For a great discussion of how to read and interpret a poem, go to Ron Silliman's blog entry today (June 6).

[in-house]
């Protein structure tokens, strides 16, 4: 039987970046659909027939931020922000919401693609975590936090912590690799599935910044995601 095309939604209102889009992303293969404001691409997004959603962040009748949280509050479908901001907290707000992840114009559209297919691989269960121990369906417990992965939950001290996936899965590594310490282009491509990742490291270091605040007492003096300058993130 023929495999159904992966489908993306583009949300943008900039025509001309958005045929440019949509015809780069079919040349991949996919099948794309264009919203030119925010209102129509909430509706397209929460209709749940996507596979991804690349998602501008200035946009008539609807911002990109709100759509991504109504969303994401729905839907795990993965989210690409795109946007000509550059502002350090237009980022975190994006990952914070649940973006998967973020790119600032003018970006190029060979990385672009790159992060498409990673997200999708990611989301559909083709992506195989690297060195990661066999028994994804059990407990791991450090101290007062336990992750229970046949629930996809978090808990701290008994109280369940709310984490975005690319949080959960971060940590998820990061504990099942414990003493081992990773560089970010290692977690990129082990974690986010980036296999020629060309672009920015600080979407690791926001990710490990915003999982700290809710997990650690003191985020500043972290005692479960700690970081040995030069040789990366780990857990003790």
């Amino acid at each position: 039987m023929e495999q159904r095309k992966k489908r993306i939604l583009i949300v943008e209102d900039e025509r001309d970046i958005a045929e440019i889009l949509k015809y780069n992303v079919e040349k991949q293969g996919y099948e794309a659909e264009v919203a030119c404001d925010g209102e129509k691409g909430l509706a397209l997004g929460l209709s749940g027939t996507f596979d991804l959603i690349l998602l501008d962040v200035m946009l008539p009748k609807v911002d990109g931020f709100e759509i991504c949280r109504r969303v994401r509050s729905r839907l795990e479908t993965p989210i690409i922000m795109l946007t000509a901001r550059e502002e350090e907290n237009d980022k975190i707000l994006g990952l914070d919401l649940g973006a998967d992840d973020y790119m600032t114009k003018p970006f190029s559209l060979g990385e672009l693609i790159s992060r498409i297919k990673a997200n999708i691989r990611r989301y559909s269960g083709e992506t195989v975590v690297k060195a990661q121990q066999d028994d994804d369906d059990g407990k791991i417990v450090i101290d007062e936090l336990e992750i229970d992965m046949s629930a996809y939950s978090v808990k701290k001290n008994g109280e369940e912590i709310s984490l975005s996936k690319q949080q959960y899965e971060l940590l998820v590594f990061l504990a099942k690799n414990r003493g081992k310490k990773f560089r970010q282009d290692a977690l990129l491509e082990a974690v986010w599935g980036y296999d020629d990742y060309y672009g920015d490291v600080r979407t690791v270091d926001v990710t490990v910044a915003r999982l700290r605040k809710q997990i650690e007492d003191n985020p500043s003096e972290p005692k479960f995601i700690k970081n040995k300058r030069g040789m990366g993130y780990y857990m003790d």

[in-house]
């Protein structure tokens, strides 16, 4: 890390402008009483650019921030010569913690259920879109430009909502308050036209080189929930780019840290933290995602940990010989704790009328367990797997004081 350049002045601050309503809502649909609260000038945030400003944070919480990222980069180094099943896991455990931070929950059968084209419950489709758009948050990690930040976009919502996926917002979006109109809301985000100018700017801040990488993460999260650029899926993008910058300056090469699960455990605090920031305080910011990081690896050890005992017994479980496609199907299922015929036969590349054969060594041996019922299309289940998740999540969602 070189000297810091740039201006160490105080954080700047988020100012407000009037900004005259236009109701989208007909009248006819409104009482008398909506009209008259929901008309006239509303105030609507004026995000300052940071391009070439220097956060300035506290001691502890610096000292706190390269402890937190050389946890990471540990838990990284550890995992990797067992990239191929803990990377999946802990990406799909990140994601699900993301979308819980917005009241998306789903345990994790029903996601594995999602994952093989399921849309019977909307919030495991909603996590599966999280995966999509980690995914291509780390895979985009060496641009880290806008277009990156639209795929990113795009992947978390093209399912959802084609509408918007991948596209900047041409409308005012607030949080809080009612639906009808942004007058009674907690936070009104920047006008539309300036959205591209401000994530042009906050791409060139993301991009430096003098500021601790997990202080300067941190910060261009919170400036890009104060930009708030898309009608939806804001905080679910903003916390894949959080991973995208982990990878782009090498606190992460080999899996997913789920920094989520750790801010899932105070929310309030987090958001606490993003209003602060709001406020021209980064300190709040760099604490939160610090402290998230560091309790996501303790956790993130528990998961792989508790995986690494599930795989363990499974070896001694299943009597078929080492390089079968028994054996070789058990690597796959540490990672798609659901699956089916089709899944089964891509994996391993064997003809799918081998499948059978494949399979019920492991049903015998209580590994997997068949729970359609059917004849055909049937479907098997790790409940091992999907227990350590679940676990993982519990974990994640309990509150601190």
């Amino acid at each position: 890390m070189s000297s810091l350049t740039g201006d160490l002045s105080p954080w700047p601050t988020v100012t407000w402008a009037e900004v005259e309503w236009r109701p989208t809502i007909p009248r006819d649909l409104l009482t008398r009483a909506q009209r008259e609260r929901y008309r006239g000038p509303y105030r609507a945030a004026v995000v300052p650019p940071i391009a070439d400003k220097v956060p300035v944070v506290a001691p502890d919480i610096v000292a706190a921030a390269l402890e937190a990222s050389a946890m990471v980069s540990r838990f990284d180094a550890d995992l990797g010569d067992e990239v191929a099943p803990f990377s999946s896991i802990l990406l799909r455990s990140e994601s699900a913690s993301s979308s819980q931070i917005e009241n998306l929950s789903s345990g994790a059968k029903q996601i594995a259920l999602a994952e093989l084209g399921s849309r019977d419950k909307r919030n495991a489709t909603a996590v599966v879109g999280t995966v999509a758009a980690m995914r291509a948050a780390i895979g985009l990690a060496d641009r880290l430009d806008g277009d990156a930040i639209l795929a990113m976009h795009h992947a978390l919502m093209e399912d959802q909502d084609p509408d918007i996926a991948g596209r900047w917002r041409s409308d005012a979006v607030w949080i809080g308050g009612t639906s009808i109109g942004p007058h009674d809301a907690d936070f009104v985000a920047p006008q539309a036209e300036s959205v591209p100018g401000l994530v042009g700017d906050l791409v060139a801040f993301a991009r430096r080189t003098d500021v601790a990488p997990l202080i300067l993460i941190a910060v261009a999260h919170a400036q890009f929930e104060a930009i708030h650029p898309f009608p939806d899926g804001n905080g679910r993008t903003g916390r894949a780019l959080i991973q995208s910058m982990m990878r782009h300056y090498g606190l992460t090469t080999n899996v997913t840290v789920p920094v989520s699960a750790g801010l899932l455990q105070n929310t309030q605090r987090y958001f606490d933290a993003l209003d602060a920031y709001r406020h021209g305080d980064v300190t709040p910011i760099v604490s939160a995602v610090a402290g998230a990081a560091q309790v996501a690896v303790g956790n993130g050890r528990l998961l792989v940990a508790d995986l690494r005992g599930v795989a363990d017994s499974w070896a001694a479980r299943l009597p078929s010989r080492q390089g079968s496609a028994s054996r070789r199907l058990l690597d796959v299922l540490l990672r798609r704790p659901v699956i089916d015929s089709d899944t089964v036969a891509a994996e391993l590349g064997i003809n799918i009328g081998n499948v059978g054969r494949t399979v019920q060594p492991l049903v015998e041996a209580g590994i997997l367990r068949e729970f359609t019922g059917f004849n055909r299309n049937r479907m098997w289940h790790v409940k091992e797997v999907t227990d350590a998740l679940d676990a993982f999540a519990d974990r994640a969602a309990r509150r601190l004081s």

I once belonged to an online poetry workshop group where almost every single person's first question was what does this mean. There was no attempt to do an analysis, no attempt to look at the sound patterns. The idea was that if there wasn't a clear and explicit meaning in a poem, it wasn't a good poem. I thought that was hogwash and quit the group. If clear and explicit is the main criteria for poetry, why write a poem at all? Why not just write an encyclopedia entry or a news story? For me a poem's imagery and language has to get into my bones. I have to feel it. I don't always understand the writer's intent, but I can get a sense of the tone and often long after a poem has disappeared from my memory, its tone, its colour, texture and ambiance stay with me. Sylvia Plath and Gwendolyn MacEwen had that effect on me. Plath's Dark Wood, Dark Water for instance. The only thing I can remember now without reading it is the lake, shining coins dropping. A feeling of bottomlessness, of dropping.